ATLANTA At first, it seems like an average car ride home after a double date at the movies. Two couples discuss the emotional pull of the tearjerker they just saw, but "the sad ending" becomes a personal reality for the friends when, without warning, another car hurtles into them, instantly bringing their conversation to a halt.
Trembling, but seemingly unhurt, outside the accident scene, one shaken-up passenger quivers as she looks at the crashed car and expresses her shock. The spot, for the Volkswagen Jetta, is one of two that broke the week of April 10 and feature jarring, visceral scenes of car crashes to emphasize the message, "Safe happens."
Compare that to 20 years ago, when Leo Burnett USA (via The Ad Council) and the National Highway Traffic Safety Administration introduced America to Vince and Larry, the crash test dummies. They rapped, they danced, they went crashing through windshields. A bit of a jolt, perhaps, but mostly a good visual gag. The long-running PSAs taught us to "Buckle Up. Always."
Over time, automakers have wrecked cars for their commercials in a number of ways. Just last year, Ford showed its F-150 getting crushed between two bulldozers, and vehicles are often shown withstanding crash tests, all in the name of safety.
But those spots have one thing in common—they take place in controlled environments, and the destruction never pretends to be anything but staged. This is a stark contrast to the violence and realism of the new VW spots, created by Crispin Porter + Bogusky, Miami. The graphic accidents depicted happen on "real" streets with "real" people in the middle of casual conversations, as it tends to happen in actual crashes.
Some of the reactions to the commercials have been as visceral as the ads themselves. Consumers have been calling the company en masse to comment or inquire about the details of making the ads. Some have even expressed concern about the welfare of the actors. Last Thursday, NBC's Today did a four-minute segment on whether the spots go too far, and the blogosphere is buzzing with commentary that ranges from artistic praise to indignation.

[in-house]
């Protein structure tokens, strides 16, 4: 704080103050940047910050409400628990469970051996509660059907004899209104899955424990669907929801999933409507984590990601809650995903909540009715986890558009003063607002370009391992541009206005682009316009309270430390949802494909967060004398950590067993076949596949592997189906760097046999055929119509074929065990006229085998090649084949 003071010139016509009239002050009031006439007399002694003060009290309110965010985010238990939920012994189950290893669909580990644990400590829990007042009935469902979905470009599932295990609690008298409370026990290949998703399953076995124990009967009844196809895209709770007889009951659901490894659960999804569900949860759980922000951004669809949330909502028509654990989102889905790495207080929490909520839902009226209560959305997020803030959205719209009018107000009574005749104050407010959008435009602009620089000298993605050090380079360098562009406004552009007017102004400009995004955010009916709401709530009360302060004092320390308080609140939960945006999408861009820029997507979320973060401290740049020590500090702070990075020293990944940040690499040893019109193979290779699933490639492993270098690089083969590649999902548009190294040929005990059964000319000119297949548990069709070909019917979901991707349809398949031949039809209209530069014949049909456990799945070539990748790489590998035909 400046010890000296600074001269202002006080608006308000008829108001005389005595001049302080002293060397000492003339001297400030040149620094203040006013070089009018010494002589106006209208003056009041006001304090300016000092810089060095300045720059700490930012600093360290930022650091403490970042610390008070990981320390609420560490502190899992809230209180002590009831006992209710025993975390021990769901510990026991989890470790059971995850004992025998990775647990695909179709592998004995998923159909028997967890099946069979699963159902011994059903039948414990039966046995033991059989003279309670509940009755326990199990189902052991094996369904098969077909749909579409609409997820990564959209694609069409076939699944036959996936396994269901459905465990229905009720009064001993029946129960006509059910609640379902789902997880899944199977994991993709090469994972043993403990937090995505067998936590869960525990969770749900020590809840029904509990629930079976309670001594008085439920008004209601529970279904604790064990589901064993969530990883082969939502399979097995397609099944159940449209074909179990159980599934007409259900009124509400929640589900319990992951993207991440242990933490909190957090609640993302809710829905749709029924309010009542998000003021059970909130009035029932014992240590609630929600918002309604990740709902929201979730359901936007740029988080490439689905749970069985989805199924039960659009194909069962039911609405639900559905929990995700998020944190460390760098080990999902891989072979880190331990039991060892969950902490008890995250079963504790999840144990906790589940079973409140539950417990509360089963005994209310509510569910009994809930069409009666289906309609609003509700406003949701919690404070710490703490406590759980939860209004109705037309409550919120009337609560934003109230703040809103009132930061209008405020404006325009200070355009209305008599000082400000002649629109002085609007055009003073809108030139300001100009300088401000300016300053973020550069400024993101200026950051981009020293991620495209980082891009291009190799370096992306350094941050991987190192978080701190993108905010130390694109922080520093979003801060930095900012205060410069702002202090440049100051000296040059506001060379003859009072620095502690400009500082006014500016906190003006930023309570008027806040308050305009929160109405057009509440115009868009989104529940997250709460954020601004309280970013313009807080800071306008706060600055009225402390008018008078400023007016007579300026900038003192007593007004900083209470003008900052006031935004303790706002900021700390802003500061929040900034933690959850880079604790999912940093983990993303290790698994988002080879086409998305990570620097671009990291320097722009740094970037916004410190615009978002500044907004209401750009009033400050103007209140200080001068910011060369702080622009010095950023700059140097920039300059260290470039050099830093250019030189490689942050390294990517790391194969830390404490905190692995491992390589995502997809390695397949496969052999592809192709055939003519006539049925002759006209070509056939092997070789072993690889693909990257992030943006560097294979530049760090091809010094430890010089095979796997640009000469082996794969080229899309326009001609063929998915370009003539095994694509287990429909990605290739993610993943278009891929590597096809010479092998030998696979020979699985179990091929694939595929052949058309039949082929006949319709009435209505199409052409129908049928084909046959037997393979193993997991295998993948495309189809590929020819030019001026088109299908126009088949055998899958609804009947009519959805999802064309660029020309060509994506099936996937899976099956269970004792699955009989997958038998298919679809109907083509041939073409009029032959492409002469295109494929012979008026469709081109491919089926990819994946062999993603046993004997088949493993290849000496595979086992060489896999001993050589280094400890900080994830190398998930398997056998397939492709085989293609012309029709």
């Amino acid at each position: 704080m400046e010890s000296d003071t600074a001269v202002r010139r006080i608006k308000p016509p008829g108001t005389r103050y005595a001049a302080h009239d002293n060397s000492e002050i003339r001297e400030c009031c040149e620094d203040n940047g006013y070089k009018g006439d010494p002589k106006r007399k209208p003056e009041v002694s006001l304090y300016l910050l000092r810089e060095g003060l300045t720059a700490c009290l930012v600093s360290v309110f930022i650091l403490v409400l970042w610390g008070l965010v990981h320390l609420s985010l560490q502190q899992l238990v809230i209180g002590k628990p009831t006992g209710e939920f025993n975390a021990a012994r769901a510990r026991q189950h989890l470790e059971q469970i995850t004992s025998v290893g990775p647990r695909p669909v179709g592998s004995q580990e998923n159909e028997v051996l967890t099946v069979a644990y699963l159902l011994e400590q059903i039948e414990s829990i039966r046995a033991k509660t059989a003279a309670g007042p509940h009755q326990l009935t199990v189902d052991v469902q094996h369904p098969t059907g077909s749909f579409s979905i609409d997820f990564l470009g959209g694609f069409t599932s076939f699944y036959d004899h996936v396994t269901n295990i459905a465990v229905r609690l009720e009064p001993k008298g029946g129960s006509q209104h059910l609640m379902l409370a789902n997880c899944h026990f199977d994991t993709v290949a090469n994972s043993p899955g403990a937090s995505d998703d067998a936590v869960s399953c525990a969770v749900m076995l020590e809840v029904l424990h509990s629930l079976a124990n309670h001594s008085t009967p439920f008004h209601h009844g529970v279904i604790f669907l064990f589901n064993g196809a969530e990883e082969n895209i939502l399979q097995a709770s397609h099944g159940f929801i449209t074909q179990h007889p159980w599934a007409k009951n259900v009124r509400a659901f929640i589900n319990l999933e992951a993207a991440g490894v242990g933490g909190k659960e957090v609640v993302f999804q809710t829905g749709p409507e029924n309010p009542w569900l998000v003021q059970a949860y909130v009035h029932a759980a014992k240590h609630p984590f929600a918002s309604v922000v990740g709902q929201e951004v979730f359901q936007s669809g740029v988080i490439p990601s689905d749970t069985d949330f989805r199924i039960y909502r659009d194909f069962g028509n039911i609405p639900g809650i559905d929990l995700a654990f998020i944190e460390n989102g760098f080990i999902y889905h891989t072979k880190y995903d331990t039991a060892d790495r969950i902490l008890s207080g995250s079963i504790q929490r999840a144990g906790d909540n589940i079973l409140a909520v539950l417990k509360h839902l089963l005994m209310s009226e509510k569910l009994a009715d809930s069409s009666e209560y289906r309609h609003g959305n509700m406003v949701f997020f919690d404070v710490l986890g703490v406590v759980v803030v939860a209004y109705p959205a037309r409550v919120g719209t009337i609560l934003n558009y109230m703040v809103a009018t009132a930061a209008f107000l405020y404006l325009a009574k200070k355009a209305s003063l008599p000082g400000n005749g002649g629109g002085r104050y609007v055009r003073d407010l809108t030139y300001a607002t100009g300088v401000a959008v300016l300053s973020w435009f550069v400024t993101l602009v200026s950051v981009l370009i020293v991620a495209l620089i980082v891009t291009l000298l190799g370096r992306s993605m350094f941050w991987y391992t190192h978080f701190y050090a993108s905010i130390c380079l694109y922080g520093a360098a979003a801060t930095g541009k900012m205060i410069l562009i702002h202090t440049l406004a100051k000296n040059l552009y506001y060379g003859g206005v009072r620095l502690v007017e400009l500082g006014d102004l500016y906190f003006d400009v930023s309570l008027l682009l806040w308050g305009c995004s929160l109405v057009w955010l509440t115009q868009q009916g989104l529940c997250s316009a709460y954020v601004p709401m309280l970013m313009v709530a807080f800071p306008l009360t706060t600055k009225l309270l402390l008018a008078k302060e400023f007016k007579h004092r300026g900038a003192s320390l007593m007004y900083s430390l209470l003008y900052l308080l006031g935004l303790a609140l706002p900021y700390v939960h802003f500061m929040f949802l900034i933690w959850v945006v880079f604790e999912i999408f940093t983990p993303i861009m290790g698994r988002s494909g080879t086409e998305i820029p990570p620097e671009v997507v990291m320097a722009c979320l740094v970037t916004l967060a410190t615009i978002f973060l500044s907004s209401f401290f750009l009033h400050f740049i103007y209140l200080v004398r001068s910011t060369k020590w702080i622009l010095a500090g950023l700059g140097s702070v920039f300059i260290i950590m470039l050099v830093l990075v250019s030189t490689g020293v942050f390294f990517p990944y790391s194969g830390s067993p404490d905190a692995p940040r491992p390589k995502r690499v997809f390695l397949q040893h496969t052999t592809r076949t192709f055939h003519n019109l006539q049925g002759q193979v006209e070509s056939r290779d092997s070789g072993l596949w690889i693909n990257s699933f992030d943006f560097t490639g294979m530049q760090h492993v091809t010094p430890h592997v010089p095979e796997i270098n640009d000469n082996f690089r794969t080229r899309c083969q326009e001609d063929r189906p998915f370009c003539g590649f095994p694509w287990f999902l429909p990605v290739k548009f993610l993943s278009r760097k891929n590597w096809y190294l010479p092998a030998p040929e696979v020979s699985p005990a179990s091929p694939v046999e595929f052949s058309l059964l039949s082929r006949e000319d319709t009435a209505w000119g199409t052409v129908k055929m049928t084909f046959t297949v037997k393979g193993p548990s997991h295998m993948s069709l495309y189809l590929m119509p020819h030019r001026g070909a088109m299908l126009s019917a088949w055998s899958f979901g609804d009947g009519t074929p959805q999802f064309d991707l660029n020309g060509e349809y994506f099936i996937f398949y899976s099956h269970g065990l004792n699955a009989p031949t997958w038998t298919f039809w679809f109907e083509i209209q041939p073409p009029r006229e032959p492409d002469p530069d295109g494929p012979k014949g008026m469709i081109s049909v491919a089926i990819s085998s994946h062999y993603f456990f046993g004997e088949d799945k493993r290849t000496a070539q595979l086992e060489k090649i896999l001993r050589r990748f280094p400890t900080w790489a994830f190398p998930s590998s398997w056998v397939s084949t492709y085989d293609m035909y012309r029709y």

On TV Squad, a blog devoted to television, an entry titled "Volkswagen ads are freaking me out" received more than a dozen user comments. Some reported enjoying the spots, but most said they were "too realistic" or "unnerving." One user named Mary Ellen wrote: "The ads scare the heck out of me, and I would love to find a place to register my outrage. I am not scared enough to buy a Volkswagen, if that is what the 'oh-so-cutting-edge' ad agency was hoping."
The agency, not surprisingly, is not offering any apologies.
"I don't think they go too far," said Andrew Keller, executive creative director on the campaign at Crispin. "I'm not even sure what that means.
"People are unsettled because we are breaking the rules of advertising. We make no apologies for that," Keller said.
The client is standing behind the agency, as well. Kerri Martin, director of brand innovation for VW, said the company loves the ads and is "thrilled" by the attention.
"It's hard to do safety in a creative way," Martin said. "Safety is a core value at Volkswagen, and we want to tell that story." The idea for a safety-centric campaign sprang from the Jetta's 2005 and 2006 claim to the Insurance Institute for Highway Safety's highest rating, she said.